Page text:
Missouri set to establish 72-hour abortion waiting period

05/10/2014 12:25 AM

05/10/2014 12:47 AM

Of 27 abortion bills considered by the Missouri legislature this year, one stands out. Republicans made it a top priority. Abortion rights advocates fear it most.

The bill would

create one of the nation’s longest waiting periods

— three days — after a woman’s initial visit with an abortion provider before the procedure can be done. That would triple the current 24-hour waiting period.

An exception for medical emergencies is already included in current law, but not for rape or incest. Senate Democrats attempted to add those exemptions this week, but their efforts were thwarted by the Republican majority.

Only Utah and South Dakota have similar 72-hour waiting periods in place.

“Having an abortion is an elective procedure. Elective surgery,” Sen. David Sater, a Cassville Republican, said when introducing the bill in committee earlier this year. “I want the patients to have plenty of time to be able to have an understanding of what they are going to have done in the elective surgery.”

Senate President Pro Tem Tom Dempsey, a St. Charles Republican, said Thursday that if Democrats continue to filibuster the bill he will employ a rarely-used procedural move to force a vote. Known as a “previous question” motion, it hasn’t been

used to kill a filibuster in the Senate since 2007

.

Senate Minority Leader Jolie Justus, a Kansas City Democrat, said she’s still hopeful it won’t come to that.

“I’m trying to get them to focus on any bill other than this one,” Justus said. “I’ve said, ‘Let’s pass five other pro-life bills instead of this one.’ That’s how bad I think this bill is. But so far, this is still the Republican majority’s priority.”

To proponents of the bill, three days isn’t too long to wait to terminate a pregnancy.

“We hope it gives (a pregnant woman) more opportunity to weigh her options and hopefully not have an abortion,” said Sam Lee, president of Campaign for Life Missouri. “This helps women and saves the lives of unborn children.”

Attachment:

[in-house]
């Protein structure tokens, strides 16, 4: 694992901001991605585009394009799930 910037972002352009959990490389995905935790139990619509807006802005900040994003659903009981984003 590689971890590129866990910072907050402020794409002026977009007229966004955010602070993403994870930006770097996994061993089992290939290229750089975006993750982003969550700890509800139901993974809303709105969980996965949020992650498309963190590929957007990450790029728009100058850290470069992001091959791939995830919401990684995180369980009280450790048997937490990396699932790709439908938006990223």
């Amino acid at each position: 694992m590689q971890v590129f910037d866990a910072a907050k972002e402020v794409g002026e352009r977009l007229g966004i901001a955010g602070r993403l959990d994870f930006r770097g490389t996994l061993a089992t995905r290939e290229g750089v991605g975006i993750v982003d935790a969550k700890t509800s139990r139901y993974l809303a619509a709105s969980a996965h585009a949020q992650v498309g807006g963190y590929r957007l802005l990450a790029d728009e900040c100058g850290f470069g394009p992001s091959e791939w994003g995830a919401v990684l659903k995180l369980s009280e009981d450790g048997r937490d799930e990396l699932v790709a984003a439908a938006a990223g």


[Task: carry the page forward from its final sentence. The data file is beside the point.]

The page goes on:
But the bill has provoked vehement opposition. Critics say the waiting period represents an unconstitutional obstacle for women seeking to have a legal medical procedure.

“The implication that a woman seeking an abortion hasn’t put any thought into the decision and needs state government to step in and protect them is insulting,” said Ryann Summerford, a lobbyist for Planned Parenthood Advocates of Missouri.

The constitutionality of the 72-hour waiting period has not yet been fully tested in court. Planned Parenthood sued South Dakota over the issue. In 2012, a federal judge granted a preliminary injunction to stop the law from taking effect. But that

lawsuit was eventually dropped

.

Summerford said many women already drive great distances to the only Missouri facility that performs elective abortions, located in St. Louis. A three-day waiting period would impact low-income women the most, she said, because they cannot afford the transportation, time off work, or child care needed to schedule multiple appointments.

“This is simply an attempt to restrict abortion services by making it harder for women to gain access,” she said.

Clinics just across the Missouri state line in Overland Park and in Granite City, Ill. — 15 minutes from St. Louis — would not be subject to the 72-hour waiting period.

The bill overwhelmingly cleared the Missouri House in March and it’s been brought up for debate twice in the Missouri Senate. Both times it has run into a filibuster by the chamber’s nine Democrats.

Last Tuesday, Democrats offered an amendment that would exempt a victim of rape and incest from the waiting period.

“This (waiting period) just victimizes them further,” said Sen. Paul LeVota, an Independence Democrat. “It’s just three days to further reflect and be reminded of a crime they were a victim of.”

The amendment was ultimately defeated on a 22-9 on a party-line vote.

“Should the unborn child of a rape victim have a different life or be less important than another unborn child?” Sater asked shortly before the amendment was defeated.

Sater has long opposed adding rape and incest exemptions to the bill.

If the Senate passes the waiting-period legislation, it would go to Gov. Jay Nixon. The Democrat has three times during his tenure passively allowed abortion restrictions to become law by refusing to either sign or veto them.

Justus said the reason the bill scares her so much is the precedent it may set. If the bill becomes law and survives the inevitable court challenge, “state after state after state is going to follow our lead and implement a 72-hour waiting period.”

“All eyes are on Missouri right now,” she said, “and if we go down this path I fear it will spread across the country.”

House Speaker Tim Jones, a Eureka Republican, said in

a recent radio interview

that Missouri must “protect life” or else it could “run out of citizens, it would run out of taxpayers and the state would cease to exist.”

Tripling the current waiting period to have an abortion, Jones said, is not an unreasonable burden.

“I don’t think 72 hours, three days, is too much time to bring another life into this world or not.”

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